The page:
Mineralogy, Fluid inclusions and stable isotopes study constraints on genesis of sulfide ore mineral, Qaladiza area Qandil Series, Iraqi Kurdistan Region

  • Tola A. Mirza
  • Saman Gh. Rashid
Original Paper


The metalized quartz veins is located 5 km west of the Iraqi-Iran border in the Qandil range. The quartz veins included sulfide and oxide ore minerals which mostly occur in the form of open-space filling texture. The polymetallic mesothermal quartz veins are hosted by marble and phyllite rocks. Within these veins, multiphase, open-space filling and crustiform, bedding to massive textures with pyrite, sphalerite, galena, chalcopyrite,galena, sphalerite, tenorite, azurite, and malachite are observed. Selected samples were analyzed by using ore microscopy and electron probe micro analyzer (EPMA) and scanning electron microscope (SEM). Ore minerals show replacement textures. The paragenesis diagram was made from a careful study of polished sections and three stages have been identified including pre-stage mineralization, mineralization, and post-mineralization stages.

Fluid inclusion microthermometric analysis of 15 primary inclusions of quartz veins indicated that ore mineralization at the studied area were formed by a mesothermal, low to medium density, and dilute NaCl-type fluid system. The source of the fluid is mostly metamorphic which became mixed with other fluids later. Hydrothermal fluids of the selected studied area were classified into two groups based on microthermometry study; the first group had a higher homogenization temperature (335.5 to 386.8 °C) than the second group (194.1 to 298.5 °C), with a small difference in salinity between them. Nearly each group has different complexes including chloride and sulfide complexes respectively. The results of stable sulfur isotope of the ore minerals (chalcopyrite and sphalerite) confirmed the sedimentary and/or metamorphic origin of the ore mineralization.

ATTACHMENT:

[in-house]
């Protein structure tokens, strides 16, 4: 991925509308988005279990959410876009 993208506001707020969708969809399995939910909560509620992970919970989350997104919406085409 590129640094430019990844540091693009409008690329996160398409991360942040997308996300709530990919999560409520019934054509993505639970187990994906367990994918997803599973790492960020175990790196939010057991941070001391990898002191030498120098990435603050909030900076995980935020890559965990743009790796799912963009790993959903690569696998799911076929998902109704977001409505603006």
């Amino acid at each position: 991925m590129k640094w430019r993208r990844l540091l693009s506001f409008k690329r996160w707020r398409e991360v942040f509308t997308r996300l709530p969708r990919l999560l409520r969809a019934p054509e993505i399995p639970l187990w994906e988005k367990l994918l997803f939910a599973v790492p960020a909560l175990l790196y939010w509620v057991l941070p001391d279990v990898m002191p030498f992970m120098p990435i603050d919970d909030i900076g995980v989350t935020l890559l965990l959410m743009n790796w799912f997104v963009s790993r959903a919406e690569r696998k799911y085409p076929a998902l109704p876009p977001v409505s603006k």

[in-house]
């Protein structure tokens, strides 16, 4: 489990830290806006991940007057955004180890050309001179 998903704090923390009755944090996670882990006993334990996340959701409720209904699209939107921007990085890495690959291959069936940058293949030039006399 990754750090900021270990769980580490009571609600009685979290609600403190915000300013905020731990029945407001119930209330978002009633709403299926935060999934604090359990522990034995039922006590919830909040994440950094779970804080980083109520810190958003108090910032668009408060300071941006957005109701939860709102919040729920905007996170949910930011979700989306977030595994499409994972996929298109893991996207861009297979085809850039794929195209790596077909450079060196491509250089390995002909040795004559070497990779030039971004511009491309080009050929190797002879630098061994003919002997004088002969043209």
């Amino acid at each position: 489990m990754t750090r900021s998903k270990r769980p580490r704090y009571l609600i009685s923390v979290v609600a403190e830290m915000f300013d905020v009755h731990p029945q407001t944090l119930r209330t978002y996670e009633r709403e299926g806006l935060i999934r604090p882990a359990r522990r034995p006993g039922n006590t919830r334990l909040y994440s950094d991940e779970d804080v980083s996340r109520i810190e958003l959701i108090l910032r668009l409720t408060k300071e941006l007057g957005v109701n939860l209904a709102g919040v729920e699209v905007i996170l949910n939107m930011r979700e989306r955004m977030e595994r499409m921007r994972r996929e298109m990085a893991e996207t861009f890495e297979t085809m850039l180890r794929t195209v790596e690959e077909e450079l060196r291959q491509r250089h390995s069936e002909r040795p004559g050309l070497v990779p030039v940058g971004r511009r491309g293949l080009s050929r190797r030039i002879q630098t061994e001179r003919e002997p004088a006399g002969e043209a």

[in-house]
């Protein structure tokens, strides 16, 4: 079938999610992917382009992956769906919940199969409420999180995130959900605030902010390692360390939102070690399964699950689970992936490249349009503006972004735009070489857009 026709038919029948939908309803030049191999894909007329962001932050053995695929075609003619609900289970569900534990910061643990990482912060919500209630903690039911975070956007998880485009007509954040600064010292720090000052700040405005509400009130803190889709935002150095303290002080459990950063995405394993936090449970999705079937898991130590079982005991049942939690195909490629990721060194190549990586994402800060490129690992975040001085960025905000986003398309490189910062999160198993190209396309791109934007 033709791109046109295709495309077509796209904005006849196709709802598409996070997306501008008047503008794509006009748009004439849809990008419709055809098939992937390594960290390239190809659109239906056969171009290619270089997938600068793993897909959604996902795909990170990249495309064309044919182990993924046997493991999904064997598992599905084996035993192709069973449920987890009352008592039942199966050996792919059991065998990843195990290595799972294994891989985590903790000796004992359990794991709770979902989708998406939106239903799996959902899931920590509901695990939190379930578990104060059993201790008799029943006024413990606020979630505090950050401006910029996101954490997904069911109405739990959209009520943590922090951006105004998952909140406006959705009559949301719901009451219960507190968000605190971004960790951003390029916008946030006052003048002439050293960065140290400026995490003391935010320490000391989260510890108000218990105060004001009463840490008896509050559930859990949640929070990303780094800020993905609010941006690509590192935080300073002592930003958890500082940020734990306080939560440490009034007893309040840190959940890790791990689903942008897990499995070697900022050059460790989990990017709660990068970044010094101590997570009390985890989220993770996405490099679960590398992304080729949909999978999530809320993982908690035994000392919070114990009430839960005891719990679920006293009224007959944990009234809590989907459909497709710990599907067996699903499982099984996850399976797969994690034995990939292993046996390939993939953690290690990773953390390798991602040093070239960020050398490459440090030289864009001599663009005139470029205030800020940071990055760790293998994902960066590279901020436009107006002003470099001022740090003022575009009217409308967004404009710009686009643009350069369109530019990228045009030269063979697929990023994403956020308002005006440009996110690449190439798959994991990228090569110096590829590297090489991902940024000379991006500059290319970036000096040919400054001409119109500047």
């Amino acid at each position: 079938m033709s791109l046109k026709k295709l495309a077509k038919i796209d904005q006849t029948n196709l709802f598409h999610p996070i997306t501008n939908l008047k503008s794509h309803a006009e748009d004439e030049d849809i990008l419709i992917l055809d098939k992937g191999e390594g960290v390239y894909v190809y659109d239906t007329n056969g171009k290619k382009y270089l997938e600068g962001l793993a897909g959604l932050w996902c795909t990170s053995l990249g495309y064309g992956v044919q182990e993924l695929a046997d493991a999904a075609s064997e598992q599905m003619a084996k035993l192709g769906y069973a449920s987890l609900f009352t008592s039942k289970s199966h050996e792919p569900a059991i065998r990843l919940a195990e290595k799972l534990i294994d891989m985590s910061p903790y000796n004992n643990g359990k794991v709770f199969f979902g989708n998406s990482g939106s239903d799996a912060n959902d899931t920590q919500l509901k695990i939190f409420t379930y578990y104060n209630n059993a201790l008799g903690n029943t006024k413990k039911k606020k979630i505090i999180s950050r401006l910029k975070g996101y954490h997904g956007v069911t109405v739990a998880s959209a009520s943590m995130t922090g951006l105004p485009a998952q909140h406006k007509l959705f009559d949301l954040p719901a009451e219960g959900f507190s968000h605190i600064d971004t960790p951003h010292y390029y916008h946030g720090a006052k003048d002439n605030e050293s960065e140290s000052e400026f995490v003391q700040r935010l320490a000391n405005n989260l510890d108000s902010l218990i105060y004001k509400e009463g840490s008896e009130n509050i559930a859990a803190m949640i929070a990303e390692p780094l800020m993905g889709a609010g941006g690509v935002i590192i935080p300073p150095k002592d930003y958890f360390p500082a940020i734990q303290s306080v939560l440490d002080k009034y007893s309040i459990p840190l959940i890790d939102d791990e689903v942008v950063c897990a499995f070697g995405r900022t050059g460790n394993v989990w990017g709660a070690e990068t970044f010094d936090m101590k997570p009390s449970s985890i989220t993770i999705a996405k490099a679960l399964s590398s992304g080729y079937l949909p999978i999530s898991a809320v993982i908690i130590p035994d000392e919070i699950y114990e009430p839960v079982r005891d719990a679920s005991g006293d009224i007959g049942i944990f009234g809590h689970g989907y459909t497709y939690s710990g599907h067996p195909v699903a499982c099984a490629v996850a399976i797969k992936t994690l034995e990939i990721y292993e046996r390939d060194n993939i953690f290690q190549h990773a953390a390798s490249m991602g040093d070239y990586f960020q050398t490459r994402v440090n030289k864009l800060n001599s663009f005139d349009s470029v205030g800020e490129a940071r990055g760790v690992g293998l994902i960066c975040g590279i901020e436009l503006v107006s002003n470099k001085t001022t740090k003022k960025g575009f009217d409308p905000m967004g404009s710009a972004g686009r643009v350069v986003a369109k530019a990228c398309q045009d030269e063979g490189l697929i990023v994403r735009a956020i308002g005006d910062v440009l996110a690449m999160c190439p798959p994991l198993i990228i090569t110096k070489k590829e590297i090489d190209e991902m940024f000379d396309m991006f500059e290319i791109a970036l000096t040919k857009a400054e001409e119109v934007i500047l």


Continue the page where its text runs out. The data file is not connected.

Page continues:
Metallized quartz veins Mesothermal Hydrothermal fluids Stable isotope 



We are grateful to Professor Dr. Harald G. Dill, Federal Institute for Geosciences and Natural Resources/Hannover, for his insightful suggestions and comments. We are indebted to the three anonymous referees for their constructive and critical reviews, which greatly helped us to improve this paper. We are particularly grateful to the laboratory of the Institute of Mineralogy and Geology, University of Miskolc, Hungary, for doing EPMA and SEM analysis.


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Copyright information

© Saudi Society for Geosciences 2018

Authors and Affiliations

  1. 1.College of Science, Geology DepartmentUniversity of SulaimaniSulaymaniyahIraq
  2. 2.Geological Survey and Mineral Investigation of SulaimaniSulaymaniyahIraq

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